Case Reports in Surgery and Invasive Procedures

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Clinical Science - Case Reports in Surgery and Invasive Procedures (2017) Volume 0, Issue 0

Intestinal perforation caused by incidental ingestion of a fish bone.

Intestinal perforations by fish bones are very rare. Most of the foreign bodies that are ingested advance through the intestinal tract without causing complications, especially if they pass the oesophagus. Only less than 1% causes intestinal perforation and is often long, sharp objects such as toothpicks, spines, chicken bones, or needles. They can occur at any point in the digestive tract, but are more common in segments with a closed angle such as pylorus, Treitz angle, distal ileum, and recto-sigmoid junction.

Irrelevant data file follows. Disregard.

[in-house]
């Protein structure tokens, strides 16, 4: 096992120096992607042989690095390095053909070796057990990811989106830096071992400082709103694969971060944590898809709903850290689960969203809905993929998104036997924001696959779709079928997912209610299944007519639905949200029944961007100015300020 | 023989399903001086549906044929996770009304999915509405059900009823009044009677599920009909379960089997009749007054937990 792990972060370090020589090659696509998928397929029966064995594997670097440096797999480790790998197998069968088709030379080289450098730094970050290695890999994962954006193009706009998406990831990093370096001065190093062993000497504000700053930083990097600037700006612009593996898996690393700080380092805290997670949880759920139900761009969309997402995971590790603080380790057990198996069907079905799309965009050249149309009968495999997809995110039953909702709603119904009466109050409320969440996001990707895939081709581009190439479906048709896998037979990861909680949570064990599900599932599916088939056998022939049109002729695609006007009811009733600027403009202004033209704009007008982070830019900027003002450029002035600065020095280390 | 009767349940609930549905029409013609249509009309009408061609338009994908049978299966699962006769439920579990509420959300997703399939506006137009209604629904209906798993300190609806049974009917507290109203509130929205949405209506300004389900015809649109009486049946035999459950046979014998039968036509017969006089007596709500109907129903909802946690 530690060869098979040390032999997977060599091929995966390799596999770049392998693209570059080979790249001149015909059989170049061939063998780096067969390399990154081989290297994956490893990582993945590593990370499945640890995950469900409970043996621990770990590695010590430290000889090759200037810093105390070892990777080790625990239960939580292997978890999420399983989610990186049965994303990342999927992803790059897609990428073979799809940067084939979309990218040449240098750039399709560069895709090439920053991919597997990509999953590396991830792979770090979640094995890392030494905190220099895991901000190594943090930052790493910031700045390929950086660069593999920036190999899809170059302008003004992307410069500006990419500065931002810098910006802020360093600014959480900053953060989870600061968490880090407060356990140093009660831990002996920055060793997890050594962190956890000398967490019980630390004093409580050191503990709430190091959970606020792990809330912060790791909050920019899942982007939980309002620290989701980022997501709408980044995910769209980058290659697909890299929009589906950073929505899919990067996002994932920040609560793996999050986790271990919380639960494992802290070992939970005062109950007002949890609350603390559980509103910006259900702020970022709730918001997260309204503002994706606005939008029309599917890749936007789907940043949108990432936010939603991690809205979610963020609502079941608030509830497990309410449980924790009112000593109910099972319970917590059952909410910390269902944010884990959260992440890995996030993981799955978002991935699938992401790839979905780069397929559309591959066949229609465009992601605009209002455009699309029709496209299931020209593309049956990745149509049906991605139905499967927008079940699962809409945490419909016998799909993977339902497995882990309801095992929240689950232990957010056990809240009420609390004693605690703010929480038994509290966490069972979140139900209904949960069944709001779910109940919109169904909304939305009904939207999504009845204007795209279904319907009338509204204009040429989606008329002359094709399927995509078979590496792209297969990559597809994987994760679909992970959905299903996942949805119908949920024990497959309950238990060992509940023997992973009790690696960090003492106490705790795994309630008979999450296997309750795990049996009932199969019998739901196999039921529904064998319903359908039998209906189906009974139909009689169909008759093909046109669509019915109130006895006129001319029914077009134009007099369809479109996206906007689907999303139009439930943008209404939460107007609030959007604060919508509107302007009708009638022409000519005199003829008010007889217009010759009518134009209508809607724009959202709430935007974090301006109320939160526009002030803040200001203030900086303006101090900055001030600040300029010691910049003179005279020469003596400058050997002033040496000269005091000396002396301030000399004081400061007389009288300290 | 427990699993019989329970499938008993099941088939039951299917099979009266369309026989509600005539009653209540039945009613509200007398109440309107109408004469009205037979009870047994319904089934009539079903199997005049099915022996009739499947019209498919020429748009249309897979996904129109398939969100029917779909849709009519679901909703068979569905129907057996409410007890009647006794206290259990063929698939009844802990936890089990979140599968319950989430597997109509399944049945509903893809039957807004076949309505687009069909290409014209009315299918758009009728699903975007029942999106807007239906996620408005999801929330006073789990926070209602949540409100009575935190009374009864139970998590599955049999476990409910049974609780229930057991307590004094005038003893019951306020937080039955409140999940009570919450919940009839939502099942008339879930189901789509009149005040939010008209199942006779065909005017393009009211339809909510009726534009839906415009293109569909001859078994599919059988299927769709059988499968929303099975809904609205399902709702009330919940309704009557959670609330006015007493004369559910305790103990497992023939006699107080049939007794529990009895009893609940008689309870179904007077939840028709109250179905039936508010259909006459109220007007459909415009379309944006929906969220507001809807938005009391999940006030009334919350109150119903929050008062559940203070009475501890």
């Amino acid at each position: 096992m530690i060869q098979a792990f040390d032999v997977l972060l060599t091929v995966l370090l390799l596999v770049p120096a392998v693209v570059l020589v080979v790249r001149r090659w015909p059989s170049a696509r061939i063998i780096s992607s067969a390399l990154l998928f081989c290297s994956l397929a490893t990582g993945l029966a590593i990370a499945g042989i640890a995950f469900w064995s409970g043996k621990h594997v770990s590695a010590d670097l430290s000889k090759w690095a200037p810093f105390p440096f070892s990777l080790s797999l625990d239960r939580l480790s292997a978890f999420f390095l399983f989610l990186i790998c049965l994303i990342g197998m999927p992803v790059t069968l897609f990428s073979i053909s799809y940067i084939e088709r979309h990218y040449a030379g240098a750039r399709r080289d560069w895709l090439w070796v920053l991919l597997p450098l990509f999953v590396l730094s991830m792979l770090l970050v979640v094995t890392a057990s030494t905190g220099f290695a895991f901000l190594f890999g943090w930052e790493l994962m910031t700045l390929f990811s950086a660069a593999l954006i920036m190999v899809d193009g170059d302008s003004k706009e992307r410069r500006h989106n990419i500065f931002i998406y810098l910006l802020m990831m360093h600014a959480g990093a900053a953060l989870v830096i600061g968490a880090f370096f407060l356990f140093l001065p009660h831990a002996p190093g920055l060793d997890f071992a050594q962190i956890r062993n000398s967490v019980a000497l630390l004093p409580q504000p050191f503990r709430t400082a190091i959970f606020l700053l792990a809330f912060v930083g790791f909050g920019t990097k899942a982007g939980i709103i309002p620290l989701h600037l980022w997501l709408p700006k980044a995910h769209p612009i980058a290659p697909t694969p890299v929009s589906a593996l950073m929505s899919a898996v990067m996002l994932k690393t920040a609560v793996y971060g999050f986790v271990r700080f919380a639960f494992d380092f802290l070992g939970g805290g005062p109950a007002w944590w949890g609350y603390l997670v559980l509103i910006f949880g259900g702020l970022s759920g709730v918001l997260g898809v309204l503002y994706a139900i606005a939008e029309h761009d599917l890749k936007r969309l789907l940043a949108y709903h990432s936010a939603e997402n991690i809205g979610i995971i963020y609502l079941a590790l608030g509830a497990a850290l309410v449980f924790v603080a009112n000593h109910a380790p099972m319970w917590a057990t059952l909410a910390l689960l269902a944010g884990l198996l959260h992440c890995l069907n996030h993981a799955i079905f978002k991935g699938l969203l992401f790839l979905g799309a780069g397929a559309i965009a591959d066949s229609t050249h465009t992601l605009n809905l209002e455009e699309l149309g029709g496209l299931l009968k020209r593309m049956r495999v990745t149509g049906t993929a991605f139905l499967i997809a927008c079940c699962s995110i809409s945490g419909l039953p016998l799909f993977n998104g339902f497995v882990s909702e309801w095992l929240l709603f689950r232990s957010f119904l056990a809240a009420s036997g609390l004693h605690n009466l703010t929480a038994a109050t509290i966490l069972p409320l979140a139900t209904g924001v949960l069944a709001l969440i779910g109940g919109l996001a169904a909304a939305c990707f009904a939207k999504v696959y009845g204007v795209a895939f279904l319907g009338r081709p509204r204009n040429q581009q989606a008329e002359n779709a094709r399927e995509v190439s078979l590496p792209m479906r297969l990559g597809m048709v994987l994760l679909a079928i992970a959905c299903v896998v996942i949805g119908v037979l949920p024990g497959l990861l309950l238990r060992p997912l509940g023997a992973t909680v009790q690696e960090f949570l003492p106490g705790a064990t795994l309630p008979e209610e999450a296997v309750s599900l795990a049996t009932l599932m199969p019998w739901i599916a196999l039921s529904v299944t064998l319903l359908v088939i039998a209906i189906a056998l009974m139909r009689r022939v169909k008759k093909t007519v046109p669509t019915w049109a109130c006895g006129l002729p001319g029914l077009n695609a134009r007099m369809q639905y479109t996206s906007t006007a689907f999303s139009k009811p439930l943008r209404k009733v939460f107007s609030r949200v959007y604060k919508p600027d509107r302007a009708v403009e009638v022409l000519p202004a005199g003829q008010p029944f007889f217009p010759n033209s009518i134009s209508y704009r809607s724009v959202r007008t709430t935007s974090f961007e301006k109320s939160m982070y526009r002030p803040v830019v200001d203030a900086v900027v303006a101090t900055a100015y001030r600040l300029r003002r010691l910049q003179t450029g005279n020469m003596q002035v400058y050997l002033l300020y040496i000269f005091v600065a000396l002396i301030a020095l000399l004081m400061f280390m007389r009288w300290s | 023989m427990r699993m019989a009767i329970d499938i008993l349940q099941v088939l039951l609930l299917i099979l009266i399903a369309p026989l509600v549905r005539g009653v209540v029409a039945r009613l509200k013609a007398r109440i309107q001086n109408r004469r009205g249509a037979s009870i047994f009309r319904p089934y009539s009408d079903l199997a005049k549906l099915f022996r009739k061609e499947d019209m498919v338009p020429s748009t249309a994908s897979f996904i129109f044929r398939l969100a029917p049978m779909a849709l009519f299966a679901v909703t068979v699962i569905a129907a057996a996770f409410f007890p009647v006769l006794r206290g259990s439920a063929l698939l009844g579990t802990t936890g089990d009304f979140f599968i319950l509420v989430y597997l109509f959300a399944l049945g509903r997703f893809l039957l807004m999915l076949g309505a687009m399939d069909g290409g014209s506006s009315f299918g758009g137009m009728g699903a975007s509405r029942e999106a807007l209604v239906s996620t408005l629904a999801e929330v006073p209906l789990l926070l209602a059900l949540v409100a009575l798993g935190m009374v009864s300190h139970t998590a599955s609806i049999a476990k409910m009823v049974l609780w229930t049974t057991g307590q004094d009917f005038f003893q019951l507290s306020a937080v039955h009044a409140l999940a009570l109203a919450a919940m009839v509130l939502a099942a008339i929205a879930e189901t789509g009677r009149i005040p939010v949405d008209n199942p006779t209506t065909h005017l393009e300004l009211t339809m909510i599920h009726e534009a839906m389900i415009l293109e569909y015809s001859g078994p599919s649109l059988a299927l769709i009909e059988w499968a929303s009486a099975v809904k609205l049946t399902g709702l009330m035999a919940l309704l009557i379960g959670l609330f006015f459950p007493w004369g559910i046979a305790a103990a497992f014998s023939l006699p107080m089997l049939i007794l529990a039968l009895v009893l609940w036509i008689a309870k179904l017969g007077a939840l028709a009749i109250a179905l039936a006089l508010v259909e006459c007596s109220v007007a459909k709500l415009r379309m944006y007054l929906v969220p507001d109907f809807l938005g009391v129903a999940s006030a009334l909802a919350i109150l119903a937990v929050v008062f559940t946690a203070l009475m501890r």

Author(s): Sagrario Maria Santos Seoane

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